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January review – frosty thriller bites at the many facets of masculinity

Acclaimed documentarian Andrey Paounov makes his fiction debut with a strange tale set in the midst of a Bulgarian winter storm

As a needlessly complex nutcracker crushes one walnut after the other in a single protracted take, the film’s opening makes it clear that something’s gotta give. There goes the sturdy shell, squashed against the pressure of external forces – an allegory for everything that follows in this surreal slow-burner. With January, award-winning documentarian Andrey Paounov channels his fervent storytelling and knack for mediating the real into something more than. It may seem like a change of tack to see one of Bulgaria’s most famed non-fiction filmmakers working with some of the most popular actors in his neck of the woods, but the film’s premise beckons for a quasi-ritualistic undoing of the male figure.

The film takes after a 1974 theatrical piece by Yordan Radichkov, whose imaginative metaphors described the dwindling condition of Bulgaria’s countryside. Paounov, on the other hand, frames the film amidst a more contemporary, though still timeless, derelict. In the midst of a seemingly never-ending winter, The Porter (Samuel Finzi), The Old Man (Iossif Surchadzhiev), the Twins (Zachary Baharov and Svetoslav Stoyanov), and the Priest (Leonid Yovchev) are mulling over the whereabouts and arrival of Petar – January’s own Godot, it seems – whose horse and sleigh come back out of their own volition. In a chilling accumulation of suspense, the film shrouds its absurdism in mystery as a dead-frozen wolf makes it back on the sleigh. Yet no sign of Petar, other than his coat.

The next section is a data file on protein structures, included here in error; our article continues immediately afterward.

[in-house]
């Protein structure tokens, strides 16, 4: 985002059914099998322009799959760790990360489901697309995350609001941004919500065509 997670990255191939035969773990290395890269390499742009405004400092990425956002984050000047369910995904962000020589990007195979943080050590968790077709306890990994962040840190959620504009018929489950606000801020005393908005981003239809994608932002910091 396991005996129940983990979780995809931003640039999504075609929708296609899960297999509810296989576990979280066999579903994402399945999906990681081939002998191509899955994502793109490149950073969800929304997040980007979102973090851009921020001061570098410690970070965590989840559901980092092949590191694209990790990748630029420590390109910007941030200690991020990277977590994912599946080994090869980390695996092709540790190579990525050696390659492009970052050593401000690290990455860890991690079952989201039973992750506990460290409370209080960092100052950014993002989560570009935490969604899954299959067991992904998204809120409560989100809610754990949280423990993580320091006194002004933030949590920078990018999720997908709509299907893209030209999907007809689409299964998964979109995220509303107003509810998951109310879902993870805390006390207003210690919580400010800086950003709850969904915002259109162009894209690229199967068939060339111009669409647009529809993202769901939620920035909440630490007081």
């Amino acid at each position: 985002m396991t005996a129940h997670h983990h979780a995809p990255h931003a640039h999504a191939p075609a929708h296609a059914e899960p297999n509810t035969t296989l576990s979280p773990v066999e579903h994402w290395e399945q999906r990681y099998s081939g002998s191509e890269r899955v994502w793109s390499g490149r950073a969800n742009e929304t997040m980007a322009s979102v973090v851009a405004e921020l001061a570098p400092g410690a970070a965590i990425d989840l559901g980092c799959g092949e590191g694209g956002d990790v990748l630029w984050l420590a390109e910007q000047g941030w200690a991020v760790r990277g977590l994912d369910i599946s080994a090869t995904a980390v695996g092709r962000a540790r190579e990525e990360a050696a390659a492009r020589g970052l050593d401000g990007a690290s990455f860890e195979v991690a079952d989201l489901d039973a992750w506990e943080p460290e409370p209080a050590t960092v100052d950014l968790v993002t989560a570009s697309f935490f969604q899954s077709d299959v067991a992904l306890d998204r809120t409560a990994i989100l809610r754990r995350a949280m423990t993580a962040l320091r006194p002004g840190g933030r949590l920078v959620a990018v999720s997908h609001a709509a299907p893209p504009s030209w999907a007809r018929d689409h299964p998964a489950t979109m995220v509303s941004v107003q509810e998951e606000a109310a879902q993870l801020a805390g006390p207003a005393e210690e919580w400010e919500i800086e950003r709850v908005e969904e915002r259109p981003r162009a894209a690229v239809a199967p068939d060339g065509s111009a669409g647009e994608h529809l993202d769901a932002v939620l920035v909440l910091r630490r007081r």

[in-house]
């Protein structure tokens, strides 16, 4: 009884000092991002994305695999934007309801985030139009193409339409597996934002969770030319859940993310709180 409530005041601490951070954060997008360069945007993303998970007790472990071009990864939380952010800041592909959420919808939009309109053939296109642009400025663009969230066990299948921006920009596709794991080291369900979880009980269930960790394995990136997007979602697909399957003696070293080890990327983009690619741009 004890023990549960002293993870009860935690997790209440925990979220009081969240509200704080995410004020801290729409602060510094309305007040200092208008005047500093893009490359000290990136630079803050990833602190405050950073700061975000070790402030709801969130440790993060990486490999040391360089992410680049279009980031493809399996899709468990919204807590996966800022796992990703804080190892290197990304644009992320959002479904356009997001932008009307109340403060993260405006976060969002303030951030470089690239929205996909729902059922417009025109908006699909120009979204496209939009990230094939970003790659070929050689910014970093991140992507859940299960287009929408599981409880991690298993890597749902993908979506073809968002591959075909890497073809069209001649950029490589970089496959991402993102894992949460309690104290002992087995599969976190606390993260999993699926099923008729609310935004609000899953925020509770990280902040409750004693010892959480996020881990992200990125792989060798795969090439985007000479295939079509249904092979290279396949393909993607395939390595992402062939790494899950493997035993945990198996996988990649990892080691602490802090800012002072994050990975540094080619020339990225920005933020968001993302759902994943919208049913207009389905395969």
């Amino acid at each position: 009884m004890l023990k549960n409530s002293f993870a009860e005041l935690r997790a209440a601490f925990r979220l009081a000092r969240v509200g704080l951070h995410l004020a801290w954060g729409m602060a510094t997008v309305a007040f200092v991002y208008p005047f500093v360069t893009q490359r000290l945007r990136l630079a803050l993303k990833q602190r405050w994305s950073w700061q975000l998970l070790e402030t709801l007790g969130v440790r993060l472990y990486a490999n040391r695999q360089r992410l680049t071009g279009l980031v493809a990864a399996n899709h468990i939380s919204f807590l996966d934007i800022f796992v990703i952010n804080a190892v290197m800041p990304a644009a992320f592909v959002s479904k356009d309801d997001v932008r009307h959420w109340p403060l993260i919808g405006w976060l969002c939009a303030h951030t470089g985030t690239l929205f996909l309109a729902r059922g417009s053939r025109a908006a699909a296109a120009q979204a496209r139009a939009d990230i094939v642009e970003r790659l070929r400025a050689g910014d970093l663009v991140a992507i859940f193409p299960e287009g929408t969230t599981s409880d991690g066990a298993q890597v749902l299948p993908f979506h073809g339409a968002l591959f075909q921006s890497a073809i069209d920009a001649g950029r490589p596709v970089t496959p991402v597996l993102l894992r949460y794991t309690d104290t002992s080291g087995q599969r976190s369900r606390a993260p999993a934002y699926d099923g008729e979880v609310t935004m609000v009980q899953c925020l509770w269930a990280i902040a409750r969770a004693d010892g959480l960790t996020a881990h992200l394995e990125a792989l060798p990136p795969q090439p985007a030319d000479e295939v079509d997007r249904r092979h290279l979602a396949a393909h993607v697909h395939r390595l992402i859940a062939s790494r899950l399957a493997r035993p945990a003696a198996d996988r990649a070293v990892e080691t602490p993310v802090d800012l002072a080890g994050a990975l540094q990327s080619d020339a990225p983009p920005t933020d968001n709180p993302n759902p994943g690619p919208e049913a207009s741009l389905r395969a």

Absence seems to haunt every cluttered interior shot of the film, whenever the men speak or fall silent. Their emotional responses muted, their surroundings little more than remnants of an oppressive past – be it a tower of jars and preserved food, broken memorabilia, portraits of ex-dictators, all these objects offer shelter from the cruel outside, while imprisoning the characters in the greedy grip of the past. Paounov and his crew found a cabin which miraculously fit the script penned alongside British filmmaker Alex Barrett (London Symphony) and not only shot in sequence, but also edited the footage on the spot, making full use of everything “reality” had to offer them.

January paces itself well as every cabin-fever film should (and that nod to The Shining won’t go unnoticed), but more importantly, the crisp, elegant cinematography by Portuguese DoP Vasco Viana makes it all the more unsettling. One might want to fully immerse themselves in a world which constantly rejects such closeness and in a similar way the film’s visuals translate into the inarticulate crises of all these men, who are both trapped and free. As a result, the film reads more as an elaborate allegory than a cautious tale. January uses the arsenal of fiction and all its gorgeous artifice to get to the core of a humanistic truth – there is no bigger mystery than man.

January is released in UK cinemas and digital platforms on 27 January.

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